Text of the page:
Figure is down from 148 in same period last year, Dubai traffic police say
100 die on Dubai's roads in nine months this year
One hundred people were killed in road incidents in Dubai in the past nine months, with misjudgement by drivers and failing to leave a safe distance between vehicles the leading causes of death.
Despite the large number of road deaths, Dubai traffic police said that it was actually a decrease on the same period last year, when 148 people died.
The updated federal traffic law, which imposes stricter fines on offenders, increasing awareness of traffic rules and a greater police presence on motorways have all played a part in reducing road deaths, said Col Jamal Al Banai, deputy director of the traffic police.
“Many motorists started calling the department asking for details about the child seats and other traffic rules. Asking about traffic rules indicates that they are becoming more aware about traffic safety and that they do not want to get fined,” said Col Al Banai.
Twenty-six of the fatalities and 239 injuries were caused by driver misjudgement, while 25 deaths and 350 injuries were caused by failing to leave a safe distance between vehicles.
Twelve deaths were caused by sudden swerving, eight by tyre blowouts, six by speeding and five by entering a road without ensuring it’s clear.
Accidents caused by misjudgement dropped slightly from 235 in the first nine months of last year to 223 in the same period this year but crashes caused by failing to leave a safe distance between vehicles increased from 425 last year to 446 this year. Smashes caused by entering the road without ensuring it’s clear dropped from 147 last year to 136 this year.
The figures were revealed by Dubai traffic police on Wednesday.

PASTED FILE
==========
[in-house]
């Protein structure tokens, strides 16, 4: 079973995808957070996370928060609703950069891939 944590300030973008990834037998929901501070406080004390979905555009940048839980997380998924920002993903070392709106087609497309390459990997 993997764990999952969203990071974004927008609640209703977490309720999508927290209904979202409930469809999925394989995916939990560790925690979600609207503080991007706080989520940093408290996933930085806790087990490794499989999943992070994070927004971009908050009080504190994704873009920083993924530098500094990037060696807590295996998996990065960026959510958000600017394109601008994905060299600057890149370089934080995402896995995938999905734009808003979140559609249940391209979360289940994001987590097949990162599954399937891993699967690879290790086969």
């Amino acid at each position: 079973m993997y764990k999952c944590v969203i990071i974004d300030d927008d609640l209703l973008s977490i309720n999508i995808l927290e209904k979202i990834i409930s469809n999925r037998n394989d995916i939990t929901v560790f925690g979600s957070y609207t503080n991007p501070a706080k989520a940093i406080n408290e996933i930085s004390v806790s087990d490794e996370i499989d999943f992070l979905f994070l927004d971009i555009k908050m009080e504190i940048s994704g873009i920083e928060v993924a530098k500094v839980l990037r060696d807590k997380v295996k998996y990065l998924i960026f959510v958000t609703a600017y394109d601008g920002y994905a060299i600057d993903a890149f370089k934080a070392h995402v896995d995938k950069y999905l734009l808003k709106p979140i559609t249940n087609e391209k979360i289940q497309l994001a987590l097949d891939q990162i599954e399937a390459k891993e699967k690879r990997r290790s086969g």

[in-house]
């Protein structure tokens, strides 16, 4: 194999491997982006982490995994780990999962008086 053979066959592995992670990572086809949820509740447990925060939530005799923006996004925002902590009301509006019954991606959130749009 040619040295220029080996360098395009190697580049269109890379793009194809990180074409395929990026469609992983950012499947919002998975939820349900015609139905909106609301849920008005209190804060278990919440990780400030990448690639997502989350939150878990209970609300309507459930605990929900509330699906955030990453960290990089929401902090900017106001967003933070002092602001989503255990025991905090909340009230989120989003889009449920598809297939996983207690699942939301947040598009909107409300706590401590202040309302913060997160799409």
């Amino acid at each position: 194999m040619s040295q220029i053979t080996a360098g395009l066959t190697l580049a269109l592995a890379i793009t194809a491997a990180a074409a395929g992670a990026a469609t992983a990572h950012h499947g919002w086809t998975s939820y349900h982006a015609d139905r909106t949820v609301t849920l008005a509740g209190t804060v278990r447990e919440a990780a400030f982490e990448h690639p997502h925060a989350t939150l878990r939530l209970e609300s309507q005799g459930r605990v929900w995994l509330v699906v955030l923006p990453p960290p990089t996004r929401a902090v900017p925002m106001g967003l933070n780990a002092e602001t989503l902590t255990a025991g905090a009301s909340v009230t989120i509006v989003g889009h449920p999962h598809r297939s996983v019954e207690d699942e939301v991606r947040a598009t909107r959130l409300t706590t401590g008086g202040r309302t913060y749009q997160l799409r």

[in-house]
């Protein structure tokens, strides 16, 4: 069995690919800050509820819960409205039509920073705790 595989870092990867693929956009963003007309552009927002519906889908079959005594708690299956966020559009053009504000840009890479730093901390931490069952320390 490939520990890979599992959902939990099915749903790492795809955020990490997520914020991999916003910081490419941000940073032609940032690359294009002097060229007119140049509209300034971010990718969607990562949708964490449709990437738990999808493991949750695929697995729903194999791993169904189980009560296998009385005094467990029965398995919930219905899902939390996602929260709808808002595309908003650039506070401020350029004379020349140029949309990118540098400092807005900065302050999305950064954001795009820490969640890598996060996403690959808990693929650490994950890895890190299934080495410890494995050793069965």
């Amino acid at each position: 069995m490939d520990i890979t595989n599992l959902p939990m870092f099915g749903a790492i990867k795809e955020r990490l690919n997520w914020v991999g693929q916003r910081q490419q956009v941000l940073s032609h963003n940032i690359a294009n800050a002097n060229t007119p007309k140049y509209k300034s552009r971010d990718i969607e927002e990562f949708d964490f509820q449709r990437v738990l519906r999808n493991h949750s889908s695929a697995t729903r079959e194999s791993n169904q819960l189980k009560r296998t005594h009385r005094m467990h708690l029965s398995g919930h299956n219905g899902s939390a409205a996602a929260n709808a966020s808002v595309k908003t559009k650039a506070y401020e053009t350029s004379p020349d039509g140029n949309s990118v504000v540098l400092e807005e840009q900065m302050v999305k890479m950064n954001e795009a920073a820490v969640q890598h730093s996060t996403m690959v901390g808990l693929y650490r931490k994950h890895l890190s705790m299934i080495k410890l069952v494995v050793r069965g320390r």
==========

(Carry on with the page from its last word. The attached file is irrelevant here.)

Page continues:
Other causes of road deaths included driving the wrong way on a road (4), stopping in the middle of the road (3) and reversing without checking if the road is clear (2).
There were also 27 deaths and 239 injuries so far this year caused by 248 run-over accidents, down from 40 deaths and 246 injuries last year.
“A total of 54,257 pedestrians were fined for crossing from undesignated areas,” said Brig Saif Muhair Al Mazrouie, director of Dubai traffic police.
“Safety campaigns have increased on roads that witnessed most run-over accidents. More police patrols were monitoring those roads, as well.
“Traffic police officers are being very strict with pedestrians who cross from undesignated areas and drivers who do not give way to pedestrian crossings.”
Fines for pedestrians for crossing at the wrong places are steep, at Dh400, but police plan to run more safe-crossing campaigns to ensure people are aware of the dangers.
Col Al Banai spoke about the anticipated impact of reducing the speed limit to 110kph from 120kph on Sheikh Mohammed bin Zayed Road and Emirates Road, a move that comes into force on October 15.
“Scrapping the existing 20kph buffer afforded to speeding drivers reduces the impact of accidents on motorists and passengers, meaning when two motorists driving up to 120kph and get into an accident, the reduced speed will have an impact on the motorists and passengers’ injuries,” he said.
The move to slow down drivers on the two roads in Dubai follows a public consultation and aims to reduce accidents on two of the most dangerous roads in the emirate.